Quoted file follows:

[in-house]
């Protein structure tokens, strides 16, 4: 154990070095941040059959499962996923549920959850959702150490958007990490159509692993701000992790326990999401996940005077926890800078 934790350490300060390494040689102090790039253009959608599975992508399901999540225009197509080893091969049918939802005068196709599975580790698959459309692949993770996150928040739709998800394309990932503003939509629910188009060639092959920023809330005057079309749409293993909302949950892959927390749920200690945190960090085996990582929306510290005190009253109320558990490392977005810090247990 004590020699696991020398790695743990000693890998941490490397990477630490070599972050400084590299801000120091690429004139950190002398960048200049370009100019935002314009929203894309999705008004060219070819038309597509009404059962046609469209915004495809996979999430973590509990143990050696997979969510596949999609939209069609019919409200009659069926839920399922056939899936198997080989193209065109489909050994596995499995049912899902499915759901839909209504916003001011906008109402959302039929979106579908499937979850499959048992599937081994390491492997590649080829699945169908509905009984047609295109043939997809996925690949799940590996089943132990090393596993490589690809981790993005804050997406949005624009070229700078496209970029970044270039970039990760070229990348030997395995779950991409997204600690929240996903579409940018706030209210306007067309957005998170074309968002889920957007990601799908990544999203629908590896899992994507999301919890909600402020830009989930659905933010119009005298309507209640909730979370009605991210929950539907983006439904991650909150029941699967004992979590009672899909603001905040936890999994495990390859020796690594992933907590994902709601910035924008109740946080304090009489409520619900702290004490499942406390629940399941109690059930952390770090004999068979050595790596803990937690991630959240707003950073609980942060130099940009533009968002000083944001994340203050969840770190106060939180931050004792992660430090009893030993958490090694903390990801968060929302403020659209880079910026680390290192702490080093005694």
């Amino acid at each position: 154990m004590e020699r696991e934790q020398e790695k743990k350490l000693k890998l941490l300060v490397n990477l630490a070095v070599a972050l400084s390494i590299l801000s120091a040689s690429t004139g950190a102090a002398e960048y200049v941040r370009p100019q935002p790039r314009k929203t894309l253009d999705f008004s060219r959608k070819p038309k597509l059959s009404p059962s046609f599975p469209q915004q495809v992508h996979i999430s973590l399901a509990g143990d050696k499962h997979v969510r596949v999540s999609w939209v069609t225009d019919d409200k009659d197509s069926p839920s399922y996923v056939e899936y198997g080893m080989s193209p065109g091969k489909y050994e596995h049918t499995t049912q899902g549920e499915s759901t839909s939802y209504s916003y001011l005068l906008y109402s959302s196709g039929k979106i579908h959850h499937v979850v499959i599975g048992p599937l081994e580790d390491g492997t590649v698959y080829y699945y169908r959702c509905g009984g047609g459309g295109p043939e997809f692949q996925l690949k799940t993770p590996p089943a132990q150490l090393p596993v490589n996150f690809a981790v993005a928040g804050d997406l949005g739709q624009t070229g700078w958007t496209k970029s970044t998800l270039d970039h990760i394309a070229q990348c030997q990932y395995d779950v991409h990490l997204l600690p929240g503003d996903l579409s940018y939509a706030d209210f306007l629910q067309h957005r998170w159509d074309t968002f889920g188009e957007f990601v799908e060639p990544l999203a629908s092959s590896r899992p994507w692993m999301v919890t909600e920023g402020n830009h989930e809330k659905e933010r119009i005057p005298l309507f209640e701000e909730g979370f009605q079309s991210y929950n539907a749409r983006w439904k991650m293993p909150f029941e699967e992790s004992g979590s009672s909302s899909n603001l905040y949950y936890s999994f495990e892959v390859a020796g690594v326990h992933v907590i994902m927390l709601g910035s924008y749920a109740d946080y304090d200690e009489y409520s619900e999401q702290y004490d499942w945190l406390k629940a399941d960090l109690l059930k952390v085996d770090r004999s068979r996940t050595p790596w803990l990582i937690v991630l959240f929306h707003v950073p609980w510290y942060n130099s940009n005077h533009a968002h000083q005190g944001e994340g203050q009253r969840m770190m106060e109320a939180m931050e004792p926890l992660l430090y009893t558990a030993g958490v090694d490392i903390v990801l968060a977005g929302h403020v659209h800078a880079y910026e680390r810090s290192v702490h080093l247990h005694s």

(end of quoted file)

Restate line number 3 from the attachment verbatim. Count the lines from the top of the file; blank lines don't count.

């Amino acid at each position: 154990m004590e020699r696991e934790q020398e790695k743990k350490l000693k890998l941490l300060v490397n990477l630490a070095v070599a972050l400084s390494i590299l801000s120091a040689s690429t004139g950190a102090a002398e960048y200049v941040r370009p100019q935002p790039r314009k929203t894309l253009d999705f008004s060219r959608k070819p038309k597509l059959s009404p059962s046609f599975p469209q915004q495809v992508h996979i999430s973590l399901a509990g143990d050696k499962h997979v969510r596949v999540s999609w939209v069609t225009d019919d409200k009659d197509s069926p839920s399922y996923v056939e899936y198997g080893m080989s193209p065109g091969k489909y050994e596995h049918t499995t049912q899902g549920e499915s759901t839909s939802y209504s916003y001011l005068l906008y109402s959302s196709g039929k979106i579908h959850h499937v979850v499959i599975g048992p599937l081994e580790d390491g492997t590649v698959y080829y699945y169908r959702c509905g009984g047609g459309g295109p043939e997809f692949q996925l690949k799940t993770p590996p089943a132990q150490l090393p596993v490589n996150f690809a981790v993005a928040g804050d997406l949005g739709q624009t070229g700078w958007t496209k970029s970044t998800l270039d970039h990760i394309a070229q990348c030997q990932y395995d779950v991409h990490l997204l600690p929240g503003d996903l579409s940018y939509a706030d209210f306007l629910q067309h957005r998170w159509d074309t968002f889920g188009e957007f990601v799908e060639p990544l999203a629908s092959s590896r899992p994507w692993m999301v919890t909600e920023g402020n830009h989930e809330k659905e933010r119009i005057p005298l309507f209640e701000e909730g979370f009605q079309s991210y929950n539907a749409r983006w439904k991650m293993p909150f029941e699967e992790s004992g979590s009672s909302s899909n603001l905040y949950y936890s999994f495990e892959v390859a020796g690594v326990h992933v907590i994902m927390l709601g910035s924008y749920a109740d946080y304090d200690e009489y409520s619900e999401q702290y004490d499942w945190l406390k629940a399941d960090l109690l059930k952390v085996d770090r004999s068979r996940t050595p790596w803990l990582i937690v991630l959240f929306h707003v950073p609980w510290y942060n130099s940009n005077h533009a968002h000083q005190g944001e994340g203050q009253r969840m770190m106060e109320a939180m931050e004792p926890l992660l430090y009893t558990a030993g958490v090694d490392i903390v990801l968060a977005g929302h403020v659209h800078a880079y910026e680390r810090s290192v702490h080093l247990h005694s």